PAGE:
Fresh figures have shown the US economy has added far fewer jobs than expected by analysts. While non-farm payrolls increased, the figure wasn't impressive enough to suggest the Fed would raise interest rates in June.
Friday's April payrolls data revealed the US economy added the fewest jobs in seven months, raising concerns that the weakness in overall economic activity was spilling over to the domestic labor market.
Non-farm payrolls increased by only 160,000 jobs last month, far below the 202,000 economists had forecast in a Reuters poll. The number was lower than the first-quarter average job growth of 200,000.
"It shows businesses are more concerned about the economic outlook; demand has been soft, so businesses are responding to that," Ameriprise Financial Services economist Russell Price said in a statement.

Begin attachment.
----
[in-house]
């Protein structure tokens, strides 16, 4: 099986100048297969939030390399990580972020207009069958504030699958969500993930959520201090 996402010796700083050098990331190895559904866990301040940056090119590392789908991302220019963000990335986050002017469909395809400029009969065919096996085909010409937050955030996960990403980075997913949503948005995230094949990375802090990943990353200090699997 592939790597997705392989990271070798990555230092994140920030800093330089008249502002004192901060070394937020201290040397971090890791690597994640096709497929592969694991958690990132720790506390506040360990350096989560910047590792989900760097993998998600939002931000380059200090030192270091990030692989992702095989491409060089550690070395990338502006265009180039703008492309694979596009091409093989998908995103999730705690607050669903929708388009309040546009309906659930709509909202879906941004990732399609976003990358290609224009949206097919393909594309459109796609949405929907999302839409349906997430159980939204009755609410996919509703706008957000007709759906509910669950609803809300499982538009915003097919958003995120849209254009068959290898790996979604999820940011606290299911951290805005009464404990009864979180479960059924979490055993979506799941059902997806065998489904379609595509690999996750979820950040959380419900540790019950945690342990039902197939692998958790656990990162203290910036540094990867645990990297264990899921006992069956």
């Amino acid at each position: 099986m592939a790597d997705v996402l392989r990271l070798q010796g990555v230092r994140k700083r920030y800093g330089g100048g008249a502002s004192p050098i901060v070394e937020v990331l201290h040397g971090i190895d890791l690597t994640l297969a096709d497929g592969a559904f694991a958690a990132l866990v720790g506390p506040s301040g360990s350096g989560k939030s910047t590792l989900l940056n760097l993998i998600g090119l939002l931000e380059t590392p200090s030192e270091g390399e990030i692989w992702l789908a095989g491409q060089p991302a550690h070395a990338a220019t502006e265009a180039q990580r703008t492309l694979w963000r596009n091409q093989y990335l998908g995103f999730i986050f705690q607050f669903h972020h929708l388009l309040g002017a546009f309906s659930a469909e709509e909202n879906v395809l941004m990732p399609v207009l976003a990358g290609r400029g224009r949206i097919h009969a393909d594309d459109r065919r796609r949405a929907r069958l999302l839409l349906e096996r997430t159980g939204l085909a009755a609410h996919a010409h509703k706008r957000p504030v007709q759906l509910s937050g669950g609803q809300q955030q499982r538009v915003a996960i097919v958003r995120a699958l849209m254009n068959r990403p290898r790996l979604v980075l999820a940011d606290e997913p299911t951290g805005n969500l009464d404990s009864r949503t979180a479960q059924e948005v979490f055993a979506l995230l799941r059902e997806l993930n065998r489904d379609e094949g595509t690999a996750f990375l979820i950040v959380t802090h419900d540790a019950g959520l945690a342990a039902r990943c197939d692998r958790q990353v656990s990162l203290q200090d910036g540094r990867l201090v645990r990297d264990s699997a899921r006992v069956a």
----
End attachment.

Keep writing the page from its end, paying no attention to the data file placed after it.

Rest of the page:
Fed under pressure
Concerns over mixed economic data and the slowing pace of global growth have clouded the path of interest rate hikes in the US. The world's largest economy expanded by just 0.5 percent last quarter on an annualized basis, and inflation has been below the Fed's 2-percent target for years.
Some market experts cast serious doubts on whether the Federal Reserve would raise interest rates again before the end of the year.
But St. Louis Fed chief James Bullard said another hike was not yet off the table in June when the decision-making panel was due to hold its next meeting. He said everything depended on the economic data still to come until June.
hg/cjc (AFP, Reuters)